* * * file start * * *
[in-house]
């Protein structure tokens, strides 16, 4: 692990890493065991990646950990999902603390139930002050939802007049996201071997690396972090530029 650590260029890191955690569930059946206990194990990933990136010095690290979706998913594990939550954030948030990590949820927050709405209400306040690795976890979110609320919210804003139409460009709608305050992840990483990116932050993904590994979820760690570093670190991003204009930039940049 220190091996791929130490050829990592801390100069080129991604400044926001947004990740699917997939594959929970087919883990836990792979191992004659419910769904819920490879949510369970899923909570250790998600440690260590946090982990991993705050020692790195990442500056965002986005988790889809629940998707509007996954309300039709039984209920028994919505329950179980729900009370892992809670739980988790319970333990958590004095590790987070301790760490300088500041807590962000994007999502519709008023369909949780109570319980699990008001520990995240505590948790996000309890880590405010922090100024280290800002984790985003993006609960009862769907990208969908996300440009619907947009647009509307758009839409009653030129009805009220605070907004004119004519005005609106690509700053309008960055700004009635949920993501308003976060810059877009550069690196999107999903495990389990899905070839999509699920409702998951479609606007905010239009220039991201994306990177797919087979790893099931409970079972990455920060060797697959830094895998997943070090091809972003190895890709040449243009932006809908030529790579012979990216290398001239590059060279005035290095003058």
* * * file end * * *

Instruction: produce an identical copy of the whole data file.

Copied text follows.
[in-house]
């Protein structure tokens, strides 16, 4: 692990890493065991990646950990999902603390139930002050939802007049996201071997690396972090530029 650590260029890191955690569930059946206990194990990933990136010095690290979706998913594990939550954030948030990590949820927050709405209400306040690795976890979110609320919210804003139409460009709608305050992840990483990116932050993904590994979820760690570093670190991003204009930039940049 220190091996791929130490050829990592801390100069080129991604400044926001947004990740699917997939594959929970087919883990836990792979191992004659419910769904819920490879949510369970899923909570250790998600440690260590946090982990991993705050020692790195990442500056965002986005988790889809629940998707509007996954309300039709039984209920028994919505329950179980729900009370892992809670739980988790319970333990958590004095590790987070301790760490300088500041807590962000994007999502519709008023369909949780109570319980699990008001520990995240505590948790996000309890880590405010922090100024280290800002984790985003993006609960009862769907990208969908996300440009619907947009647009509307758009839409009653030129009805009220605070907004004119004519005005609106690509700053309008960055700004009635949920993501308003976060810059877009550069690196999107999903495990389990899905070839999509699920409702998951479609606007905010239009220039991201994306990177797919087979790893099931409970079972990455920060060797697959830094895998997943070090091809972003190895890709040449243009932006809908030529790579012979990216290398001239590059060279005035290095003058």